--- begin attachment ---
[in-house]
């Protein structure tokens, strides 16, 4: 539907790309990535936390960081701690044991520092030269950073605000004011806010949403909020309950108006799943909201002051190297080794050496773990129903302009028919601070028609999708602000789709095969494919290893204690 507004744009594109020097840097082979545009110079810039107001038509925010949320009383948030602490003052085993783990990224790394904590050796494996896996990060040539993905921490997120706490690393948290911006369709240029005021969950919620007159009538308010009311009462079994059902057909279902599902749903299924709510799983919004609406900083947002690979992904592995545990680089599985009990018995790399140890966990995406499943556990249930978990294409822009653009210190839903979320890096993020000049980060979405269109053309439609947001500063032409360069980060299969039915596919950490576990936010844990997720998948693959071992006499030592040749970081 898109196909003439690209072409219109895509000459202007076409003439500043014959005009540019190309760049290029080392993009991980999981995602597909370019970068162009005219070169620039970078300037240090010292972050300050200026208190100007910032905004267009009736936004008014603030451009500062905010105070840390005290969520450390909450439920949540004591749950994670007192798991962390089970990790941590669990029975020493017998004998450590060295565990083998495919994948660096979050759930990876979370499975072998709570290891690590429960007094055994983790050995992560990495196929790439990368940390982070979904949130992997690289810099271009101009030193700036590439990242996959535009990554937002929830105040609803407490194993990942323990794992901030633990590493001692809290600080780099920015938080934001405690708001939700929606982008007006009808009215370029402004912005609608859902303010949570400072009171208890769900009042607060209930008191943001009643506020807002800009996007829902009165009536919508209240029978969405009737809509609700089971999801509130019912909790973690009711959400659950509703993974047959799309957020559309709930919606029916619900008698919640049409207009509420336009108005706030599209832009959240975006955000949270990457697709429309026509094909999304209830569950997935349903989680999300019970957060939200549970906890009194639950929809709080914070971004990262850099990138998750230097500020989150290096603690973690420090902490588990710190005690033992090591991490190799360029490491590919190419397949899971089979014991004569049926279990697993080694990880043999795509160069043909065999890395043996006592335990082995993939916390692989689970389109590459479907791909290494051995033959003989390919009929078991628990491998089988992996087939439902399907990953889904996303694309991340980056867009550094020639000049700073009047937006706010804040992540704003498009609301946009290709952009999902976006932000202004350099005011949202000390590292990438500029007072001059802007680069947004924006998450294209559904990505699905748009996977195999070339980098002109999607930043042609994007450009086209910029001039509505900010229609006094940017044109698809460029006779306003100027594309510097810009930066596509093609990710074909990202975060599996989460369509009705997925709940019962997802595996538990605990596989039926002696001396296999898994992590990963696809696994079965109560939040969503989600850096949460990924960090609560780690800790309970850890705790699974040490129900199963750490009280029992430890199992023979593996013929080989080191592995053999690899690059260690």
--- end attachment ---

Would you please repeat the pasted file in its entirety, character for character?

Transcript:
[in-house]
């Protein structure tokens, strides 16, 4: 539907790309990535936390960081701690044991520092030269950073605000004011806010949403909020309950108006799943909201002051190297080794050496773990129903302009028919601070028609999708602000789709095969494919290893204690 507004744009594109020097840097082979545009110079810039107001038509925010949320009383948030602490003052085993783990990224790394904590050796494996896996990060040539993905921490997120706490690393948290911006369709240029005021969950919620007159009538308010009311009462079994059902057909279902599902749903299924709510799983919004609406900083947002690979992904592995545990680089599985009990018995790399140890966990995406499943556990249930978990294409822009653009210190839903979320890096993020000049980060979405269109053309439609947001500063032409360069980060299969039915596919950490576990936010844990997720998948693959071992006499030592040749970081 898109196909003439690209072409219109895509000459202007076409003439500043014959005009540019190309760049290029080392993009991980999981995602597909370019970068162009005219070169620039970078300037240090010292972050300050200026208190100007910032905004267009009736936004008014603030451009500062905010105070840390005290969520450390909450439920949540004591749950994670007192798991962390089970990790941590669990029975020493017998004998450590060295565990083998495919994948660096979050759930990876979370499975072998709570290891690590429960007094055994983790050995992560990495196929790439990368940390982070979904949130992997690289810099271009101009030193700036590439990242996959535009990554937002929830105040609803407490194993990942323990794992901030633990590493001692809290600080780099920015938080934001405690708001939700929606982008007006009808009215370029402004912005609608859902303010949570400072009171208890769900009042607060209930008191943001009643506020807002800009996007829902009165009536919508209240029978969405009737809509609700089971999801509130019912909790973690009711959400659950509703993974047959799309957020559309709930919606029916619900008698919640049409207009509420336009108005706030599209832009959240975006955000949270990457697709429309026509094909999304209830569950997935349903989680999300019970957060939200549970906890009194639950929809709080914070971004990262850099990138998750230097500020989150290096603690973690420090902490588990710190005690033992090591991490190799360029490491590919190419397949899971089979014991004569049926279990697993080694990880043999795509160069043909065999890395043996006592335990082995993939916390692989689970389109590459479907791909290494051995033959003989390919009929078991628990491998089988992996087939439902399907990953889904996303694309991340980056867009550094020639000049700073009047937006706010804040992540704003498009609301946009290709952009999902976006932000202004350099005011949202000390590292990438500029007072001059802007680069947004924006998450294209559904990505699905748009996977195999070339980098002109999607930043042609994007450009086209910029001039509505900010229609006094940017044109698809460029006779306003100027594309510097810009930066596509093609990710074909990202975060599996989460369509009705997925709940019962997802595996538990605990596989039926002696001396296999898994992590990963696809696994079965109560939040969503989600850096949460990924960090609560780690800790309970850890705790699974040490129900199963750490009280029992430890199992023979593996013929080989080191592995053999690899690059260690």